Oxfam's Head of Arms Control, Anna McDonald said "the world has been held hostage by three States. We have known all along that the consensus process was deeply flawed and today we see it actually dysfunctional. Countries such as Iran, Syria and DPRK should not be allowed to dictate to the rest of the world how the sale of weapons should be regulated." While Campaigners were disappointed with the outcome, the Control Arms Coalition noted that "the historic treaty is still within reach."
26 March 2013
Two More Days to Get It Right
18 March 2013
Final UNATT Conference gets underway in New York
The final conference on the Arms Trade Treaty kicked off with strong statements during the General Exchange of Views by States on their expectations from the Conference. The conference is being chaired by President-Designate, Ambassador Peter Woolcott of Australia who was unanimously endorsed as President of the conference.
In addressing the delegates for the first time, President Ambassador Woolcott said he shared the “broad disappointment” of delegates in July 2012, but that this sentiment had now given way to “determination”. He said the “world is ready for the ATT” and that it was “time to finish the job” and that delegates must now work “towards a consensus outcome.”
Ban Ki Moon, the Secretary General of the United Nations, also addressed the Conference ( http://www.un.org/sg/statements/index.asp?nid=6662
After a very long journey, our final destination is in sight – a robust Arms Trade Treaty. It is a long time coming” he said. The continuing “absence of the rule of law in the conventional arms trade defies explanation” he remarked. He said that poorly regulated international arms deals ”undermine sustainable development”, “foster armed conflict” and “lead to massive human rights violations and threaten gender empowerment.” He concluded by saying “You are here to strengthen and conclude the work that has been done in earnest since the beginning of the ATT process in 2006.”
Ambassador Eden Charles, Lead Negotiator for CARICOM, was one of the speakers who took the floor in the morning. He called for a “robust and effective” treaty. He also noted CARICOM's strong views that ammunition and parts and components must be in the scope of the treaty and that the text on diversion needed to be strengthened. CARICOM called for the treaty to include provisions for transparent reporting and an independent Secretariat. CARICOM said it “will not support use of the consensus rule as a way of derailing process.”Members of Caribbean civil society are also participating in the conference. 10 March 2013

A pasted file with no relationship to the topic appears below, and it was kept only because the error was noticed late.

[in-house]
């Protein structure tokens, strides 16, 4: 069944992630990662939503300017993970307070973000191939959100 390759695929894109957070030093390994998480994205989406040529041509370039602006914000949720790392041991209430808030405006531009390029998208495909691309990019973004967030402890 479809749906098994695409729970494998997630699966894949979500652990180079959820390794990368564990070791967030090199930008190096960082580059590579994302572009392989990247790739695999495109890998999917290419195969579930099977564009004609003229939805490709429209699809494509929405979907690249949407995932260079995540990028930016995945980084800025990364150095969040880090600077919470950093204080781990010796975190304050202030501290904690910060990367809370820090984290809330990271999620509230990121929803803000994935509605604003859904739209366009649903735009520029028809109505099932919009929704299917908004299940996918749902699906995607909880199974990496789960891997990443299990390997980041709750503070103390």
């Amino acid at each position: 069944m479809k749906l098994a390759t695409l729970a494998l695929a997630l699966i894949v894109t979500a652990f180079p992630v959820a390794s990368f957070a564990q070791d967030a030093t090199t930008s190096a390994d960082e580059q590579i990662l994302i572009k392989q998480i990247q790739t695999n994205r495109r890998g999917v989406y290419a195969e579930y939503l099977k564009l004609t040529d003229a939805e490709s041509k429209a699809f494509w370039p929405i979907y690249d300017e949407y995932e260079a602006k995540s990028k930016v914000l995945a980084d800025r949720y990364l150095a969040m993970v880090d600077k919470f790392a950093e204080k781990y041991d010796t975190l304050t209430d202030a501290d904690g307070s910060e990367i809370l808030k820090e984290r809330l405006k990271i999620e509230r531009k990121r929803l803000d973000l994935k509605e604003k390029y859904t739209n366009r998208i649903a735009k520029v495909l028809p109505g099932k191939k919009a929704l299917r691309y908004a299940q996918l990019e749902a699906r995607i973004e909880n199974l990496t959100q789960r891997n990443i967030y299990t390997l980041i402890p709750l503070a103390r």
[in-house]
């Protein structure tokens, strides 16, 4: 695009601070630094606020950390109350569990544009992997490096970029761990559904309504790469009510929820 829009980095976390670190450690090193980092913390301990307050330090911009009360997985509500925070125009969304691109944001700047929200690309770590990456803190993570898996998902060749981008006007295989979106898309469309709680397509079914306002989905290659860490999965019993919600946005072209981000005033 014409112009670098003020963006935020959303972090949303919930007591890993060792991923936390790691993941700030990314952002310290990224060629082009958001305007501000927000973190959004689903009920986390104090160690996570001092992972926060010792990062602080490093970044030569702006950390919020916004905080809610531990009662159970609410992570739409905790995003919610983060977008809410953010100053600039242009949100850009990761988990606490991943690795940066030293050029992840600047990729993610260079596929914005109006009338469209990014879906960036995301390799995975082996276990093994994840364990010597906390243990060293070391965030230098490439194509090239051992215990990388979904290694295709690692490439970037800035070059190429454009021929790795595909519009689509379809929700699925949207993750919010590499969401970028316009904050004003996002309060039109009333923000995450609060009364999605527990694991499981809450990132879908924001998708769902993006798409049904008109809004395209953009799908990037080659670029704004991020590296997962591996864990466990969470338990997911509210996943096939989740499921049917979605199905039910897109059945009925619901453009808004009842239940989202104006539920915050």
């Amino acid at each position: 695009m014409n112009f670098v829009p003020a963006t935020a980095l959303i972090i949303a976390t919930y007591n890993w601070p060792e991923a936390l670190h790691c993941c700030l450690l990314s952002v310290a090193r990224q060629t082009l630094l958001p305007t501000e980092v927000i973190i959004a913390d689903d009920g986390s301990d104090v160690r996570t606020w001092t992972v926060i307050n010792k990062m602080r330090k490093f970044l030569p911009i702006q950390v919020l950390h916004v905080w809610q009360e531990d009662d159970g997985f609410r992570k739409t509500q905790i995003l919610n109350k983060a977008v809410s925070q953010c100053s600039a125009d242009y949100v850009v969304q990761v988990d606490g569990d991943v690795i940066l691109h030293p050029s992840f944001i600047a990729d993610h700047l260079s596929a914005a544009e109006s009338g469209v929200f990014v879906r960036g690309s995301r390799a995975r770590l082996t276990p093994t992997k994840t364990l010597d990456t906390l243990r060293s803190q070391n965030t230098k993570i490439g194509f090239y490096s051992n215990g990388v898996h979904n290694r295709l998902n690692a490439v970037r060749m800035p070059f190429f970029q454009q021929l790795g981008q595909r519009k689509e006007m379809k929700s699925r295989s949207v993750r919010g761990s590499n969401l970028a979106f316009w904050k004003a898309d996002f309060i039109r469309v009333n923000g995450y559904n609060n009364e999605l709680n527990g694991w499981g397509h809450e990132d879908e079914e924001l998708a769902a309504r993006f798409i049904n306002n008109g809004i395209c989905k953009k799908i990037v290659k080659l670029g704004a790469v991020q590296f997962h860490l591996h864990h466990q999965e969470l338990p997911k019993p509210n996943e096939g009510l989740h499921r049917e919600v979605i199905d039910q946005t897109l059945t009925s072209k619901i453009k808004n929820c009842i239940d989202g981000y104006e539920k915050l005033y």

CARICOM Member States prepare for the Final Conference
CARICOM's Lead Negotiator at the Final Conference, Ambassador Eden Charles, noted that while the region shares similar views with members of the Economic Community of West African States (ECOWAS) and the like-minded group of Latin America and the Caribbean (LAC), it has to be mindful of the strong views of other delegations and regions.
Following a successful conclusion of the regional preparatory workshop for the Final Arms Trade TreatyConference, CARICOM delegates to the 18-28 March Conference in New York are hopeful that UN States can agree to a Robust Treaty which will not only regulate the global trade in conventional arms and curb the diversions of arms into the illicit market.
7 March 2013
Fourth Regional Workshop on Negotiations for the United Nations Arms Trade Treaty
The Government of St.Vincent and the Grenadines, in conjunction with the Government of Australia and the Caribbean Coalition for Development and the Reduction of Armed Violence, hosted the Fourth Regional Workshop on Negotiation of an Arms Trade Treaty during the period March 6-7, 2013 in Kingstown.